Haha, yes I have had many jobs. I’ve been a cleaner, a cashier, a filer, a shelf stacker, and the list could go on.
I ended up working in a call centre for almost ten years before taking voluntary redundancy. I had always wanted to be an illustrator, I just couldn’t find the work. To be honest, I don’t think I was entirely sure where to channel my creativity and passion for storytelling. Redundancy spurred me on to follow my childhood dream of becoming an artist, more specially, a picture book maker. Redundancy was a blessing in disguise really. In 2013 I graduated from Anglia Ruskin University with an MA in Children’s Book Illustration and didn’t look back.
We understand that you’re red-green colour blind. How does that affect your work or do you see it as an advantage?
I’ve written several articles about this and it’s always something I’m happy to talk about. The truth is I’m still learning how to deal with it. But one thing’s for sure: I don’t let it hold me back. In many ways it’s influenced the way I work. Because of my colourblindness I tend to use colour in a more conceptual and abstract way. Grass doesn’t have to be green. The sky doesn’t have to be blue. In When I Grow Up all of the children are drawn in greyscale.
Do you have to work differently because of it?
I found a way that works for me, that’s all I know. Of course there are times when I wish I didn’t need a second opinion, but I’m positive my colourblindness has helped me find my own unique illustrator’s voice.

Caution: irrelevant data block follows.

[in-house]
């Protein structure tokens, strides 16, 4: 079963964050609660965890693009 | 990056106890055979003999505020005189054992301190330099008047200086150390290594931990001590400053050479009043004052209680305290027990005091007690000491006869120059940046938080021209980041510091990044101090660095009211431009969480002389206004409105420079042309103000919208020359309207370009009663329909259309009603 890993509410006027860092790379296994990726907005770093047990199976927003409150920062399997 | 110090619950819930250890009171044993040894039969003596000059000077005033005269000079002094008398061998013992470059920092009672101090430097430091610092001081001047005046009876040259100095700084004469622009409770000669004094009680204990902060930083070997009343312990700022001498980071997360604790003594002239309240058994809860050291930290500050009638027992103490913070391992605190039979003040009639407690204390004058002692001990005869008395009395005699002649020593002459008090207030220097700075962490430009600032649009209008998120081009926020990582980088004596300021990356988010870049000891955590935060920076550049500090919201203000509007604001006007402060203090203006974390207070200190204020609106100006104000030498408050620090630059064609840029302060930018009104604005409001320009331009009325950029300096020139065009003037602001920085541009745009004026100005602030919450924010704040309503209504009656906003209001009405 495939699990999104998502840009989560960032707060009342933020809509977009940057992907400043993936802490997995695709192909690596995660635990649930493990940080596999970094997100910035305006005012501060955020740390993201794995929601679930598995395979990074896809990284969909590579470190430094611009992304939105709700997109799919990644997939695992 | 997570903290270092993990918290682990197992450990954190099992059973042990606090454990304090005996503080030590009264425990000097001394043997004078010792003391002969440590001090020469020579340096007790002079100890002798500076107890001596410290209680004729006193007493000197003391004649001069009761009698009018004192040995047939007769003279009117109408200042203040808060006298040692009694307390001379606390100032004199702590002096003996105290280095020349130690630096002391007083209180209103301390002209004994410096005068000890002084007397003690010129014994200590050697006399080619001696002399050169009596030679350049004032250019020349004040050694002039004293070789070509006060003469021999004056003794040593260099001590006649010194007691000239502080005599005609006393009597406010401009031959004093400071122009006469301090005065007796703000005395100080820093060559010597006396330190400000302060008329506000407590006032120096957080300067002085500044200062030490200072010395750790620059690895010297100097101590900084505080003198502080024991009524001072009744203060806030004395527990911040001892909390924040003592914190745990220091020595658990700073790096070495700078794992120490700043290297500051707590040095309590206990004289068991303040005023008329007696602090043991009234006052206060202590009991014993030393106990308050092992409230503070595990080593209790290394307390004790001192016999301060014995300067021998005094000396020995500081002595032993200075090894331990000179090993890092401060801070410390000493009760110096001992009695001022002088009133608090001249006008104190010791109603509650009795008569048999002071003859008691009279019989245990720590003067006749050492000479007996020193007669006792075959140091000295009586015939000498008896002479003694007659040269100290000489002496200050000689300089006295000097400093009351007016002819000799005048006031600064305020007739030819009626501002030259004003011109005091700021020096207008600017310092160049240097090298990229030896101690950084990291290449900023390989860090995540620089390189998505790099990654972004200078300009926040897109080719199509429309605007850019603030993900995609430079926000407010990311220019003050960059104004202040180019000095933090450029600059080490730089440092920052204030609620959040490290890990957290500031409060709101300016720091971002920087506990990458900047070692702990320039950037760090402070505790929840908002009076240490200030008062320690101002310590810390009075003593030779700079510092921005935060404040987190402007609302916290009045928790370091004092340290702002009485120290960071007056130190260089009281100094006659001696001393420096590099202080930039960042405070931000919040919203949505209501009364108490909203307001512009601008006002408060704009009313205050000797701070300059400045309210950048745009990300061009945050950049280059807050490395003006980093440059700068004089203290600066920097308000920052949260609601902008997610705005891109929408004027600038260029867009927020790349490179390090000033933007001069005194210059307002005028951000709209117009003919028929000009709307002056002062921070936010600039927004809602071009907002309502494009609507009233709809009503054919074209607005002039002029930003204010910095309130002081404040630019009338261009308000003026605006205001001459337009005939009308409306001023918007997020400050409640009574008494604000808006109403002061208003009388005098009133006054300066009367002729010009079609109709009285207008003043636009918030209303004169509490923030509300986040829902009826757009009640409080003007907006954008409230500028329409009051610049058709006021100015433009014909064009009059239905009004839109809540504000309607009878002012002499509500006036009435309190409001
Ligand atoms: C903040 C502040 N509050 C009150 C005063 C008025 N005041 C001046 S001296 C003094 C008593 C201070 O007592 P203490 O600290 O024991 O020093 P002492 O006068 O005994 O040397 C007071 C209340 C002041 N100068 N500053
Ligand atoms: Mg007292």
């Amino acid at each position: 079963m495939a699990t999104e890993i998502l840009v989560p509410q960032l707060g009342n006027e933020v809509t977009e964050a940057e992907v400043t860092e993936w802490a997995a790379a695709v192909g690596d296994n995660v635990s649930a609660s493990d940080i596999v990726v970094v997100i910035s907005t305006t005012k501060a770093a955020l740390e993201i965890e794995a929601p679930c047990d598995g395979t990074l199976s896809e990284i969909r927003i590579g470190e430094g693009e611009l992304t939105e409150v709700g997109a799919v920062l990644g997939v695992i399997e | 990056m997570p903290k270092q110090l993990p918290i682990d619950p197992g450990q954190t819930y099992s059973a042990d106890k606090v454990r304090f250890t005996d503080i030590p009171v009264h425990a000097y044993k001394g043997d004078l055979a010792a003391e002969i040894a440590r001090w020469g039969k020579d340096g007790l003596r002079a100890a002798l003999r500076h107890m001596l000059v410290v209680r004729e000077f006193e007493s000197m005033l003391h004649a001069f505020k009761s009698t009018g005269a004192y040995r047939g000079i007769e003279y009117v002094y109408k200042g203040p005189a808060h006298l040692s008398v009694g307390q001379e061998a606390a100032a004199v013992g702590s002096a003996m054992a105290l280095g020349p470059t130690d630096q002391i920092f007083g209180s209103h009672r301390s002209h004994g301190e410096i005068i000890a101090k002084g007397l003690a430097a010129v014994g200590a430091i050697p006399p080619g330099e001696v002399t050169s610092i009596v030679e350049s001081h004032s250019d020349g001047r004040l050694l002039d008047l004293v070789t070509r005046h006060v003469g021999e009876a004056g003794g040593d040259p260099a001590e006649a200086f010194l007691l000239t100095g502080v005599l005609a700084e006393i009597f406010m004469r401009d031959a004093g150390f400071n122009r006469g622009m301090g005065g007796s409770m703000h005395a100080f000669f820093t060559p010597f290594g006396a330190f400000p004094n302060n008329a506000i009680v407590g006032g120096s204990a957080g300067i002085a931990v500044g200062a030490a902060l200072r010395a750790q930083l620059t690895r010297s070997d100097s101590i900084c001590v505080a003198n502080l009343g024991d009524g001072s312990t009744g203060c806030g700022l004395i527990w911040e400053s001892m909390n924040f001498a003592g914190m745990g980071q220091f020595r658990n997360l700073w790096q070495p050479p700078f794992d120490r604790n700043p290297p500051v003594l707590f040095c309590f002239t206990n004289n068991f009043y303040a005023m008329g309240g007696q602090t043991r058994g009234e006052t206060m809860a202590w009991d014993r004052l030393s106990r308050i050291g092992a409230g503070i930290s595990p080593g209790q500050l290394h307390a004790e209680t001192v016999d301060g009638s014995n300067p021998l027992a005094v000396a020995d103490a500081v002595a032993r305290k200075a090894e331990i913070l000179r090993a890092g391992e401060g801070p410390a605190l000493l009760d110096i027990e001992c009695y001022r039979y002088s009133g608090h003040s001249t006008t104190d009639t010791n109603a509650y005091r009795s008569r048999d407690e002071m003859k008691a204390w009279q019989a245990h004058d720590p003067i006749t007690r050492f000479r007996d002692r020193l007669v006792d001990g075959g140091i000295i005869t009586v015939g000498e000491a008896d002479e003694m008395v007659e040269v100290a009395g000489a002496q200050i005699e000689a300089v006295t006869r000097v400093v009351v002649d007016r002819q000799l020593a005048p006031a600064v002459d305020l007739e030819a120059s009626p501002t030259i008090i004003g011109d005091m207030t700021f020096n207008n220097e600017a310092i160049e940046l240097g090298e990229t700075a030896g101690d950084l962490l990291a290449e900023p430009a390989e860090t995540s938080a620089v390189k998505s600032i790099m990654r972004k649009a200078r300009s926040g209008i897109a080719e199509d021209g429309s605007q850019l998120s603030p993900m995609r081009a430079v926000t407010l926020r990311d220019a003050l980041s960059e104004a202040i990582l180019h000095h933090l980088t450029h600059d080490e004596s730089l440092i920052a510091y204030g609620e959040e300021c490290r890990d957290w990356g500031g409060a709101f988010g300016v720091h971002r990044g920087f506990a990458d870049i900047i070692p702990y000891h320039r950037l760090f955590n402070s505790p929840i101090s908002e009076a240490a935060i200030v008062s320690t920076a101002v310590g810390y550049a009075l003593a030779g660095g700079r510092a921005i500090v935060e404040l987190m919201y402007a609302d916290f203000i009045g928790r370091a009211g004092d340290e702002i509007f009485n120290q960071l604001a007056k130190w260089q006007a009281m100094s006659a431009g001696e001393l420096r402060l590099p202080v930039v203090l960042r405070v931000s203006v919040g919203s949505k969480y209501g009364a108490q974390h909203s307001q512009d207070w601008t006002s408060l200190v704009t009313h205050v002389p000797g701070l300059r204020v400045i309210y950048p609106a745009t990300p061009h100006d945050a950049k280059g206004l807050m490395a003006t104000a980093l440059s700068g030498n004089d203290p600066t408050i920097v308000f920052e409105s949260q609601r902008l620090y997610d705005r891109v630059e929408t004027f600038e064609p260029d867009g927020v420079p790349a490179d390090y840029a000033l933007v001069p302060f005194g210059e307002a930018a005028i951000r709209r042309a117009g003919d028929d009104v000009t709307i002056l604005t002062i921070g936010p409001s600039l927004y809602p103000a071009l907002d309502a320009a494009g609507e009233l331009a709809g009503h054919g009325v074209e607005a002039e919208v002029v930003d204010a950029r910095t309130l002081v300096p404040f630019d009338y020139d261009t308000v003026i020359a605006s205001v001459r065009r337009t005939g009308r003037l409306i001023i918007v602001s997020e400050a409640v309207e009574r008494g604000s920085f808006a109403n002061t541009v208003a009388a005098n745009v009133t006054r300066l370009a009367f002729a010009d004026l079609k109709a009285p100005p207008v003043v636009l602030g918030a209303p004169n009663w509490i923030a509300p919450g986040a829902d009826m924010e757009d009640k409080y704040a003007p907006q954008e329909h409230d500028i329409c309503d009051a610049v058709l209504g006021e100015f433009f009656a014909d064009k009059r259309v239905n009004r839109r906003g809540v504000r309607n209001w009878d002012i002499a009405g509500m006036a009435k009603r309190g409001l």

What’s your favourite part of being an illustrator?
That’s an easy one to answer. My favourite part is visiting bookstores, libraries and schools. Yes, illustrating is fun and I love it, but it can be quite lonely. It can be tiring, stressful and intense, too, especially when there’s a deadline just around the corner.
Getting out and about and seeing the ‘other side’ can also be exhausting, but it’s always nice to get some fresh air and have the opportunity to physically share my work with other people. I meet so many interesting people on the road. Each and every event is unique in its own way. Last weekend I was in Leicester Square Theatre live drawing while Tim Minchin played and sang. Two weeks ago I was at Wokingham Library attempting to sing When I Grow Up to a small group of families. This time last year, I was probably at some school somewhere with great big bags under my eyes.
Who are your inspirations?
My parents. My mum is a painter. She is super talented. She encouraged me to enter all the art contests. My dad is a retired blacksmith, but he recently took up painting. Every week he paints something new. My step-dad collects trains and puzzles. I am determined one day to write a book about a train. I have featured an actual real-life locomotive in one of my books.
Oh, I have suddenly just realised that you were probably expecting me to reel off a list of illustrators. Of course I find many illustrators inspiring. I wouldn’t even know where to start though. And there are so many new and exciting creatives popping up at the moment. But the truth is I get most of my inspiration from my family and friends and in everyday moments. Inspiration is everywhere and can be found in the most unexpected places.
The Queen’s Hat was inspired by a newspaper article. Green Lizards Vs Red Rectangles was inspired by a painting. Unplugged was inspired by almost bumping into a lamppost while reading tweets. The illustrations in When I Grow Up were inspired by my own childhood imaginings. Maybe one day I will go on that shopping spree, after all.
When I Grow Up by Tim Minchin and illustrated by Steve Antony is published by Scholastic. Follow Steve Antony @MrSteveAntony